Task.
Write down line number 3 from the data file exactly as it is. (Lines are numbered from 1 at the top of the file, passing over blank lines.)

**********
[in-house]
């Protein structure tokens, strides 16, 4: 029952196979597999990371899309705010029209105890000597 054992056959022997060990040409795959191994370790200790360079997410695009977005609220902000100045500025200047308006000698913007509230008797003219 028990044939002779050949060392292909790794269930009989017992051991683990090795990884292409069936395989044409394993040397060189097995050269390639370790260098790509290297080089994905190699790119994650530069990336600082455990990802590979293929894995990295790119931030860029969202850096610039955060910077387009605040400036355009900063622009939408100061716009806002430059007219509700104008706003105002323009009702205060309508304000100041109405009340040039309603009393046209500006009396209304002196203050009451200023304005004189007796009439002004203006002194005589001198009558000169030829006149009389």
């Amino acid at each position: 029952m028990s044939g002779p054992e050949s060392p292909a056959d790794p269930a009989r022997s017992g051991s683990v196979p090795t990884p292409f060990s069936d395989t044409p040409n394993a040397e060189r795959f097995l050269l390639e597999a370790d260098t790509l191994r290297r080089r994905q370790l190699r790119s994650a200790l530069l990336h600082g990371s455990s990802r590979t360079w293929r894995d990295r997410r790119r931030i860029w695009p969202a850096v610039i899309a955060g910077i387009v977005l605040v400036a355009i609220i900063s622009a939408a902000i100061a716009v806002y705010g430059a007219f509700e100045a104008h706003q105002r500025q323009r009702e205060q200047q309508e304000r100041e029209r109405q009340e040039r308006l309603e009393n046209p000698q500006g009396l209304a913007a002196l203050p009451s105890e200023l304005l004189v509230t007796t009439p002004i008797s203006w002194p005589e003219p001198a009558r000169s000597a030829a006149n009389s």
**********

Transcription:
């Amino acid at each position: 029952m028990s044939g002779p054992e050949s060392p292909a056959d790794p269930a009989r022997s017992g051991s683990v196979p090795t990884p292409f060990s069936d395989t044409p040409n394993a040397e060189r795959f097995l050269l390639e597999a370790d260098t790509l191994r290297r080089r994905q370790l190699r790119s994650a200790l530069l990336h600082g990371s455990s990802r590979t360079w293929r894995d990295r997410r790119r931030i860029w695009p969202a850096v610039i899309a955060g910077i387009v977005l605040v400036a355009i609220i900063s622009a939408a902000i100061a716009v806002y705010g430059a007219f509700e100045a104008h706003q105002r500025q323009r009702e205060q200047q309508e304000r100041e029209r109405q009340e040039r308006l309603e009393n046209p000698q500006g009396l209304a913007a002196l203050p009451s105890e200023l304005l004189v509230t007796t009439p002004i008797s203006w002194p005589e003219p001198a009558r000169s000597a030829a006149n009389s």